The European Economic Community, Past and Present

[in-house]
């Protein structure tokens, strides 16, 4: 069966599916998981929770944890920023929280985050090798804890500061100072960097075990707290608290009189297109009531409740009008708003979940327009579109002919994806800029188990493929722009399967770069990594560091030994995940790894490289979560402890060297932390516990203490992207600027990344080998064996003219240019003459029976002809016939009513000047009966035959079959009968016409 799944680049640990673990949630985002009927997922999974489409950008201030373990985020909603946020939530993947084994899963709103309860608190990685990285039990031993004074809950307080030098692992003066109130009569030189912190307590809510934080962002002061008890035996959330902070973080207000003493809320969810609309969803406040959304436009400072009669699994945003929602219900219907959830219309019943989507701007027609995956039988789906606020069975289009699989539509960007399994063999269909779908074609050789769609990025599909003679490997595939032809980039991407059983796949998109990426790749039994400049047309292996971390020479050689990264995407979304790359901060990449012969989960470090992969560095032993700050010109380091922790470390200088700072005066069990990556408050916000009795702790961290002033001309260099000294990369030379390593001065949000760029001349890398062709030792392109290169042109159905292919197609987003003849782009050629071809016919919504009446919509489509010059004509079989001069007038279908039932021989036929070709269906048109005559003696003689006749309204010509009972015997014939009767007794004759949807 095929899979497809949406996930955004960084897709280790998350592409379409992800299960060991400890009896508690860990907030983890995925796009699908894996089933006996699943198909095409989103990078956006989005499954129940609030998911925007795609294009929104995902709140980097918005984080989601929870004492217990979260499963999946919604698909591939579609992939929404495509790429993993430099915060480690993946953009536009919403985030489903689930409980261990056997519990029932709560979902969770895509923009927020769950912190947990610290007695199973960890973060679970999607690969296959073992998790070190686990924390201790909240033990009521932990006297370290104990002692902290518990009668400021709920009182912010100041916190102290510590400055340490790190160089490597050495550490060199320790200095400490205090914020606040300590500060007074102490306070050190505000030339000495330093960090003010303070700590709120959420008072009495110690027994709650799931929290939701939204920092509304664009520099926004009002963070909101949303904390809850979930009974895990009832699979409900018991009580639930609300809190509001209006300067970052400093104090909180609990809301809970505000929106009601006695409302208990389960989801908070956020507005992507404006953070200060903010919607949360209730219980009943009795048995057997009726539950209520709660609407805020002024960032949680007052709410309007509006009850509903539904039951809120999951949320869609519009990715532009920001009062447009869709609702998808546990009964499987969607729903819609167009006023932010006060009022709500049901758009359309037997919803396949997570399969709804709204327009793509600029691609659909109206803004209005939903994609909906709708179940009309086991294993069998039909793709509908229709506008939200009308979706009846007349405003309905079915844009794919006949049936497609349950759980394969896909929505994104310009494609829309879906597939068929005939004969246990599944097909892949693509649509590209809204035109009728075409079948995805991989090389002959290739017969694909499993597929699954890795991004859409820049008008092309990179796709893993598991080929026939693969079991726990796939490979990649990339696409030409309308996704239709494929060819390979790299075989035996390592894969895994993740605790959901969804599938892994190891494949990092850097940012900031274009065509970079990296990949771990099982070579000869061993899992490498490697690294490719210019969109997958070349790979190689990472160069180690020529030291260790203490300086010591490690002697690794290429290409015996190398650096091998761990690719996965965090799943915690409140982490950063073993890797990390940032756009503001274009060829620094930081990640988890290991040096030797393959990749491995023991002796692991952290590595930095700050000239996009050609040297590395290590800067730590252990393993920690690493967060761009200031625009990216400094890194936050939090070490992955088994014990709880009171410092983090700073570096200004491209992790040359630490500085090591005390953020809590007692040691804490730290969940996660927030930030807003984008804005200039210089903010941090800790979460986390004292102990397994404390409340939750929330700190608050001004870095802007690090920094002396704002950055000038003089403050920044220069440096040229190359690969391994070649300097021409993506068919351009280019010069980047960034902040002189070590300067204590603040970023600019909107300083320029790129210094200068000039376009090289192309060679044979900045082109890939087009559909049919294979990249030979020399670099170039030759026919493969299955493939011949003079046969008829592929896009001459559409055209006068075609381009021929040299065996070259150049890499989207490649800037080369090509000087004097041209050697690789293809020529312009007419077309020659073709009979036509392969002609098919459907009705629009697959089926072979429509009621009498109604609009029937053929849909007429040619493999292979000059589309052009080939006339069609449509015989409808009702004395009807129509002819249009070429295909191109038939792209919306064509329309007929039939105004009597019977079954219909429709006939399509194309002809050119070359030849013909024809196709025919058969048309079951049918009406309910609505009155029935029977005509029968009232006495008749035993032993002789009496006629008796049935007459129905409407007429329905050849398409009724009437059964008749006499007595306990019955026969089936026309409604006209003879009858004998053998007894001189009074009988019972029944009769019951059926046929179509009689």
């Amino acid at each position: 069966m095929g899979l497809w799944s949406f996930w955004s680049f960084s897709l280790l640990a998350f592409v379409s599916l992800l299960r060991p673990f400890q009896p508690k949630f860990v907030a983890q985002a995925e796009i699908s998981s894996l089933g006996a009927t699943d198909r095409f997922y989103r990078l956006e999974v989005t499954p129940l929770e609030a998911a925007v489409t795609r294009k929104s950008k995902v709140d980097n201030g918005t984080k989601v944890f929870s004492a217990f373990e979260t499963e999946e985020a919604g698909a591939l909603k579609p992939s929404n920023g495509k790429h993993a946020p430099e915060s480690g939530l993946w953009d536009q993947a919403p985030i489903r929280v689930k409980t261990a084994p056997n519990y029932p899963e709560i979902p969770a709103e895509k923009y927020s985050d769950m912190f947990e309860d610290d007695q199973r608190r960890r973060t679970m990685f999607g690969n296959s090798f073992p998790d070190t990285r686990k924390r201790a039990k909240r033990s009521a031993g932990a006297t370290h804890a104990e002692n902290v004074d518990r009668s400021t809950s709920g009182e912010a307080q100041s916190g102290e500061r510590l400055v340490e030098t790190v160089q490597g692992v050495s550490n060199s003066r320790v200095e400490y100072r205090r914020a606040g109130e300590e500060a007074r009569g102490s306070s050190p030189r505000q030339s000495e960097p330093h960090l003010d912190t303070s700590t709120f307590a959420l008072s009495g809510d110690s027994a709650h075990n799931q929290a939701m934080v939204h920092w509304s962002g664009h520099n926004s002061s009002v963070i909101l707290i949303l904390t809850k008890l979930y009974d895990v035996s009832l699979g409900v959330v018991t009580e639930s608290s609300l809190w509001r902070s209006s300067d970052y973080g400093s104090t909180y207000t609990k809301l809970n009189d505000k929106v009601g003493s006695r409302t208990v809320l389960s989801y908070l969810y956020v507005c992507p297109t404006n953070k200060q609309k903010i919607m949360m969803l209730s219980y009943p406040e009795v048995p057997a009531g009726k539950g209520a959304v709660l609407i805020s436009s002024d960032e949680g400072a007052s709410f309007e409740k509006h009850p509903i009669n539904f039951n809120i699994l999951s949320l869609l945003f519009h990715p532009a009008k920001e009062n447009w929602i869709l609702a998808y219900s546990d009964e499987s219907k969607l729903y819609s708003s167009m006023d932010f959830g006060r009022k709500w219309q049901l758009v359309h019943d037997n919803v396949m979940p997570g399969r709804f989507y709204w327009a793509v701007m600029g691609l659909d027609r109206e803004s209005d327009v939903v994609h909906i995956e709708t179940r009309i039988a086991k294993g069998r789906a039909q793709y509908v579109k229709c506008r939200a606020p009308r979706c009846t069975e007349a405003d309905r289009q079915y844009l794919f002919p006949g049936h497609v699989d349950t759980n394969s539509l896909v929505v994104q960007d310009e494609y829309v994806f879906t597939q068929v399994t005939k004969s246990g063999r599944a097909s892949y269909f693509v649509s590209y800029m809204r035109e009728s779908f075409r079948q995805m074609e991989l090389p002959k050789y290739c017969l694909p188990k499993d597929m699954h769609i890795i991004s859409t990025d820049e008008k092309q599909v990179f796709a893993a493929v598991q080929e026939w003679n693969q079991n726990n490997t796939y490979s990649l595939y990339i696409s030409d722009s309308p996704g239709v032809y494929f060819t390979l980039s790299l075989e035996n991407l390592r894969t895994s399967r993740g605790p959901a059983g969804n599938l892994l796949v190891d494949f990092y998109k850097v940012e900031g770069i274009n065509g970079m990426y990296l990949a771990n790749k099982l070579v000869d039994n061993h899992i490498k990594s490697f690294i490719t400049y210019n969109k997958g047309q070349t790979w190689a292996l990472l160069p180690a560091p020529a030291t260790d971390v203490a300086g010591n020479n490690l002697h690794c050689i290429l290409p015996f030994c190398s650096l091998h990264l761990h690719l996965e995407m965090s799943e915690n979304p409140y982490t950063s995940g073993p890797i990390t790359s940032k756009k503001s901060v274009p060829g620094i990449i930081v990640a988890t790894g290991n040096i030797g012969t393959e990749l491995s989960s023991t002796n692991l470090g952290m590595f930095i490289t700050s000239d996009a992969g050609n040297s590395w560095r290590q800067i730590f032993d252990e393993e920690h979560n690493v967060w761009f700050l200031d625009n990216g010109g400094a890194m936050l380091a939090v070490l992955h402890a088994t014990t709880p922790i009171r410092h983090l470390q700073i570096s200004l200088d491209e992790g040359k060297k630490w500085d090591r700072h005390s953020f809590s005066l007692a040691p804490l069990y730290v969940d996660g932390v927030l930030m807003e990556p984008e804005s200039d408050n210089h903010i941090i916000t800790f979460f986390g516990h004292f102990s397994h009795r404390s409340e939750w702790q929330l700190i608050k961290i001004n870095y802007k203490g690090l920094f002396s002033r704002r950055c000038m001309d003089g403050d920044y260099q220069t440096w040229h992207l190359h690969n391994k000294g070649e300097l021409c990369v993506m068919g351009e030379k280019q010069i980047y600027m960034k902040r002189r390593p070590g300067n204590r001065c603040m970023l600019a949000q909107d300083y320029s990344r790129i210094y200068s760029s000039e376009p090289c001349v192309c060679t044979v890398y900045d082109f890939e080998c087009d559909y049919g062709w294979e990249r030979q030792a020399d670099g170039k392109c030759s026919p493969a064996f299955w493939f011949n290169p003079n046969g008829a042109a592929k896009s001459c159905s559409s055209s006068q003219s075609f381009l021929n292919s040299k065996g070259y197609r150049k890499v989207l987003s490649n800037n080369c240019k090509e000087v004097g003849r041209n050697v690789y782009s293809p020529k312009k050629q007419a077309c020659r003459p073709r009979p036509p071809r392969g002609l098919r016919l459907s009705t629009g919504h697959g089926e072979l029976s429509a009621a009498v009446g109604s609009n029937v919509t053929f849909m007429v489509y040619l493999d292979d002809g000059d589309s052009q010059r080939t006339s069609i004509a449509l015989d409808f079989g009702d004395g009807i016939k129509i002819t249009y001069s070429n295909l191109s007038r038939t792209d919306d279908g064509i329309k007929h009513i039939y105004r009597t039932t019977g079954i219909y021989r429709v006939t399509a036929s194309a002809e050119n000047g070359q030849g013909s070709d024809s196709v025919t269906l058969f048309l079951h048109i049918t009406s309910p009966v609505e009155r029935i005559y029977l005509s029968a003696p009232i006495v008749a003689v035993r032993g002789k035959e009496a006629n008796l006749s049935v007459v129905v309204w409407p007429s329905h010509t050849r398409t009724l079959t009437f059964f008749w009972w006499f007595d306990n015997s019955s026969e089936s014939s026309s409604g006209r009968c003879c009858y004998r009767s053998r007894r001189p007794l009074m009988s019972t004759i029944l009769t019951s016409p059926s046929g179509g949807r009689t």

The prospect of a united Europe has been in the minds of people since ancient times. The Romans, during their heyday, desired to conquer the entire European continent, and nearly succeeded. Between then and now, there have been other attempts to unify the European continent under one ruler - people such as Charlemagne, Napoleon and Hitler. It is only now that the unification of Europe seems to be possible, but in such a way as has never been thought of in the history of civilized man. No longer is the move towards a single ruler or a conquest of land. Today's unification is one of political and economic borders, in which the "conquered" nations gain a seat in an international High Authority and all people involved prosper. At least, this is the goal of the growing organization in Europe called the European Economic Community (EEC), or the Common Market. Officially established in 1958 with six member countries, the Common Market has been touted as being the best thing to happen to Western Europe (excepting, of course, the defeat of Hitler and the decline of Communism). On the other side of the coin, the EEC has not realized many of it's goals that were set back in 1958 - it seems that even a slight recession has the capacity to undermine the Community and threaten it's existence. While the nations of Europe try to work together towards this common goal of a unified Europe, it is necessary to look at the situation and ask if the EEC is truly having an effect on Europe. The facts are that most of the "prosperity" of Europe can be as easily blamed on normal economic practices than on the "integration" of Europe by the members of the Common Market, and while it is impossible to determine what Europe would have been like without the EEC, it is completely probable that it would be no worse off than it is now. Following World War II, Europe was in disarray, both economically and physically. Germany had been divided into an East and a West, and Communism was creeping into the Eastern nations. In 1947, the United States began offering financial aid to any European country which so desired it to aid in rebuilding after the war - the Marshall Plan. Many of the Western European nations accepted the gift, which the United States gave without expectation of direct reimbursement, while the Soviet Union and most of the countries it had influence over declined. This was the pump that primed the post-war revival in Europe. The United State's main condition for the Marshall aid was that the recipient nations set up a joint organization to manage the funds given them and to set up a common economic policy.1 This the nations of Western Europe did this, and the OEEC (Organization for European Economic Co-operation) was born. While not a predecessor of the Common Market, it did give Europe a taste of what working together would be like. In Europe in the late 1940's was still the fear of another war. Germany had been demilitarized, but France was still unsure of its safety. On May 9, 1950, the foreign minister of France, Robert Schuman, approached West Germany with a plan.2 The plan was to unite certain elements of German and French production under a single multi-national organization to control the resources. In this case, the resources were coal, steel, and iron - without which, it was believed, it was impossible to go to war. Italy, Belgium, Holland, and Luxembourg were also invited to join the organization. In 1951, the six signed the Treaty of Paris, which established the following: the six member nations gave all control over their steel, iron, and coal industries to a multi-national High Authority that would control prices and production, and a small parliamentary body, a court of law, and a Council of Ministers was created to see that the rules set down by the Authority were followed and that each nation had a limited say (at least an opinion) in the actions of the High Authority.3 This organization was the predecessor and model for the Common Market, and was known as the European Coal and Steel Community (ECSC). Under the ECSC, France, Germany, Belgium, Holland, Italy and Luxembourg pooled their coal, iron, and steel resources quite successfully. Trade barriers and tariffs on coal and steel between the member nations were gradually eliminated by the High Authority by 1955.4 Production of steel and mining of coal (now under the command of the High Authority) increased, and the six member nations seemed to be getting along with each other in a common effort for the first time. Because of the apparent success of the ECSC, there were advocates within Europe to take the idea a step (or three) further - instead of merging only the production of coal and steel between nations, why not merge the nations themselves (their economies, anyway)? There were a few very outspoken proponents for a unified European economy, among them Jean Monnet, Konrad Adenauer, and Robert Schuman. The six member countries of the ECSC began in 1955 to listen to proposals for the further unification of Europe. In 1956, the High Authority commissioned a committee to investigate the possibility of an integrated European economy.5 The committee, headed by the prime minister of Belgium, Paul-Henri Spaak, gave their conclusions to the Authority. Negotiations between the six members ensued, and climaxed in the signing of the Treaty of Rome in 1957. The Treaty of Rome was to the EEC what the Treaty of Paris had been to the ECSC. As the goal of the ECSC had been to join the coal and steel production of the six member nations, the goal of the EEC was to join the economies of the six in order to create a single economic nation. In 1958 the EEC was under production. In style, the EEC was identical to the ECSC - there was a Council (the equivalent of the High Authority), made up of elected delegates from each of the member countries, there was the larger Assembly (also known as the European Parliament) which had very little actual power, and there was the European Court of Justice to handle disputes between member nations and to enforce the laws made by the Council.6 Also similar between the two was the idea of eliminating trade barriers and tariffs. While in the ECSC, the only tariffs were those on coal and steel, the EEC had to deal with all tariffs, taxes, and barriers. The EEC, upon its birth, had several goals for its members. The most important was the gradual elimination of tax barriers and tariffs within and between the member nations. The idea was to turn the six original members into a customs union, with free trade between themselves and a uniform trade with the rest of the world - many entities acting with one economy. Another factor of the EEC was to equalize the tariffs and taxes on imports for all member countries. Without these two steps, there would be too much competition between members, and the EEC would loose it's competitiveness with the rest of the world - without a world market, there was no point of even attempting such a union as the EEC wanted. Other goals of the Common Market involved a type of social unity of member states - the ability of any citizen of one member to work in any other member for equal pay, conditions and benefits as compared to a citizen of that member, and the right of any business established in one member to operate in any other member and receive equal judicial rights and taxation as any firm local to that member nation. Also important were rules forbidding member governments unfairly helping local businesses or citizens over foreign (but member) businesses or citizens. Finally, the EEC desired (and still does, as it has yet to be a practical application in Europe) for a single EEC currency, to be valid and used in all member nations. These were, and are, the main goals and aspirations of the EEC. Great Britain refused to be a part of the EEC at this time, as it had avoided the ECSC a few years earlier. In 1959, she teamed up with Austria, Denmark, Portugal, Norway, Sweden, and Switzerland to form the European Free Trade Area (EFTA). The EFTA was designed to be a looser confederation of nations than the EEC, yet to compete with the EEC by having its members reduce intra-member customs on manufactured goods. The EFTA had hoped, and still does, to merge with the EEC at some time in the future. In 1962, apparently unimpressed with the advancement of the EFTA, Britain applied for membership in the EEC. Charles de Gaulle was president of France at the time, and, fearing an English takeover of the EEC (which France had largely been in control of), he vetoed Britain's application (decisions had to be unanimous between the member nations, and the other five members had agreed to let Britain enter). Britain again applied in 1967, and was again rejected by de Gaulle. In 1969, the Community merged what had been the three branches of the EEC - the ECSC (which had been a separate entity from the Common Market), the EEC, and Euratom, a combined agency designed to research atomic energy and share its results with the rest of the EEC - into a single entity - the new European Community (EC).7 When Britain re-applied in 1970, de Gaulle was no longer in control, the new president of France was Georges Pompidou. Negotiations began in earnest for the admittance of Great Britain and Scotland (the United Kingdom), Ireland, Denmark, and Norway, the latter three having decided to join Britain in the attempt. In 1973, Denmark, Scotland and the UK became full members of the EC, Norway's population having recalled their application. Greece was admitted without complication in 1981, and Spain and Portugal in 1986. There have been no other admittances since 1986, although Austria has applied for membership and agreements are pending with the Eastern European nations of Czechoslovakia, Poland, and Hungary that should pave the way towards admittance.8